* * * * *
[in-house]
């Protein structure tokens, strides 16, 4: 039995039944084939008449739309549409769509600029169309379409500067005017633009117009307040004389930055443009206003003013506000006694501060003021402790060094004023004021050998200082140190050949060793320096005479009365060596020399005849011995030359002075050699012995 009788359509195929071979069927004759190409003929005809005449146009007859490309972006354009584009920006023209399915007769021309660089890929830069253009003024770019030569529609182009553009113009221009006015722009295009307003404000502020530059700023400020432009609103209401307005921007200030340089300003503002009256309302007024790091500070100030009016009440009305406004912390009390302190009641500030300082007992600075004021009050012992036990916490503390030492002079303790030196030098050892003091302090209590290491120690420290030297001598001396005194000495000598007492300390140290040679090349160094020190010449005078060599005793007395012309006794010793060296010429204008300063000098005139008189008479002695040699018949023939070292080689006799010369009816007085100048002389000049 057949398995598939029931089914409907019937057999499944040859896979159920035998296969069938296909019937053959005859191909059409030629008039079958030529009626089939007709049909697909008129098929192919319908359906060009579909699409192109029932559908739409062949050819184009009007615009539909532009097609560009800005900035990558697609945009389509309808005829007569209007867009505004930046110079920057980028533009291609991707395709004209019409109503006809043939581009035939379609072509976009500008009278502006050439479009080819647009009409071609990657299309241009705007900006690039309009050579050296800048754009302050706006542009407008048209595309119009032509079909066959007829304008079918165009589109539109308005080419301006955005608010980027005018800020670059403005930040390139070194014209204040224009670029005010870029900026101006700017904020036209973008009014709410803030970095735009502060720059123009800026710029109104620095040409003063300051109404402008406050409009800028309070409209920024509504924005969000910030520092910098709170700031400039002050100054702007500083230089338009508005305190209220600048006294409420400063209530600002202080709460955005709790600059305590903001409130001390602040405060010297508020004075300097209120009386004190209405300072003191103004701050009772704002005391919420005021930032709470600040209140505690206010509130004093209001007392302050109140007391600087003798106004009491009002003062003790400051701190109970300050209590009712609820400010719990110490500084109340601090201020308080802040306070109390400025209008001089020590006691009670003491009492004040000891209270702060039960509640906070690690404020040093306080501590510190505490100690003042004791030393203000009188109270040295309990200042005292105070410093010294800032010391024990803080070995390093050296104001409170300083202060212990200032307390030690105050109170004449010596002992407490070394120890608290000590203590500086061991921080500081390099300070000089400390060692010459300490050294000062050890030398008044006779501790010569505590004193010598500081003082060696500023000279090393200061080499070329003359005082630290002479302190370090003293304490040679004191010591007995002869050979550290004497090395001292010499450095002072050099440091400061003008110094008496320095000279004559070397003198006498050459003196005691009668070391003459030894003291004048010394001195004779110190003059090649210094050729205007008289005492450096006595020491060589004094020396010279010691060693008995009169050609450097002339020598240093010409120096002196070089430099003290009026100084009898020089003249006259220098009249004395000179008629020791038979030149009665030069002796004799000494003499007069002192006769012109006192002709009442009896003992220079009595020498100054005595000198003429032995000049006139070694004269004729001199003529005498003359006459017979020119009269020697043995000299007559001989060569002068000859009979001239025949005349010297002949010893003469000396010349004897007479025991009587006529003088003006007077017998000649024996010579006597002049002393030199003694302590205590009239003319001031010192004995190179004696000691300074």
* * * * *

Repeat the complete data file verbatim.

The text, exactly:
[in-house]
């Protein structure tokens, strides 16, 4: 039995039944084939008449739309549409769509600029169309379409500067005017633009117009307040004389930055443009206003003013506000006694501060003021402790060094004023004021050998200082140190050949060793320096005479009365060596020399005849011995030359002075050699012995 009788359509195929071979069927004759190409003929005809005449146009007859490309972006354009584009920006023209399915007769021309660089890929830069253009003024770019030569529609182009553009113009221009006015722009295009307003404000502020530059700023400020432009609103209401307005921007200030340089300003503002009256309302007024790091500070100030009016009440009305406004912390009390302190009641500030300082007992600075004021009050012992036990916490503390030492002079303790030196030098050892003091302090209590290491120690420290030297001598001396005194000495000598007492300390140290040679090349160094020190010449005078060599005793007395012309006794010793060296010429204008300063000098005139008189008479002695040699018949023939070292080689006799010369009816007085100048002389000049 057949398995598939029931089914409907019937057999499944040859896979159920035998296969069938296909019937053959005859191909059409030629008039079958030529009626089939007709049909697909008129098929192919319908359906060009579909699409192109029932559908739409062949050819184009009007615009539909532009097609560009800005900035990558697609945009389509309808005829007569209007867009505004930046110079920057980028533009291609991707395709004209019409109503006809043939581009035939379609072509976009500008009278502006050439479009080819647009009409071609990657299309241009705007900006690039309009050579050296800048754009302050706006542009407008048209595309119009032509079909066959007829304008079918165009589109539109308005080419301006955005608010980027005018800020670059403005930040390139070194014209204040224009670029005010870029900026101006700017904020036209973008009014709410803030970095735009502060720059123009800026710029109104620095040409003063300051109404402008406050409009800028309070409209920024509504924005969000910030520092910098709170700031400039002050100054702007500083230089338009508005305190209220600048006294409420400063209530600002202080709460955005709790600059305590903001409130001390602040405060010297508020004075300097209120009386004190209405300072003191103004701050009772704002005391919420005021930032709470600040209140505690206010509130004093209001007392302050109140007391600087003798106004009491009002003062003790400051701190109970300050209590009712609820400010719990110490500084109340601090201020308080802040306070109390400025209008001089020590006691009670003491009492004040000891209270702060039960509640906070690690404020040093306080501590510190505490100690003042004791030393203000009188109270040295309990200042005292105070410093010294800032010391024990803080070995390093050296104001409170300083202060212990200032307390030690105050109170004449010596002992407490070394120890608290000590203590500086061991921080500081390099300070000089400390060692010459300490050294000062050890030398008044006779501790010569505590004193010598500081003082060696500023000279090393200061080499070329003359005082630290002479302190370090003293304490040679004191010591007995002869050979550290004497090395001292010499450095002072050099440091400061003008110094008496320095000279004559070397003198006498050459003196005691009668070391003459030894003291004048010394001195004779110190003059090649210094050729205007008289005492450096006595020491060589004094020396010279010691060693008995009169050609450097002339020598240093010409120096002196070089430099003290009026100084009898020089003249006259220098009249004395000179008629020791038979030149009665030069002796004799000494003499007069002192006769012109006192002709009442009896003992220079009595020498100054005595000198003429032995000049006139070694004269004729001199003529005498003359006459017979020119009269020697043995000299007559001989060569002068000859009979001239025949005349010297002949010893003469000396010349004897007479025991009587006529003088003006007077017998000649024996010579006597002049002393030199003694302590205590009239003319001031010192004995190179004696000691300074």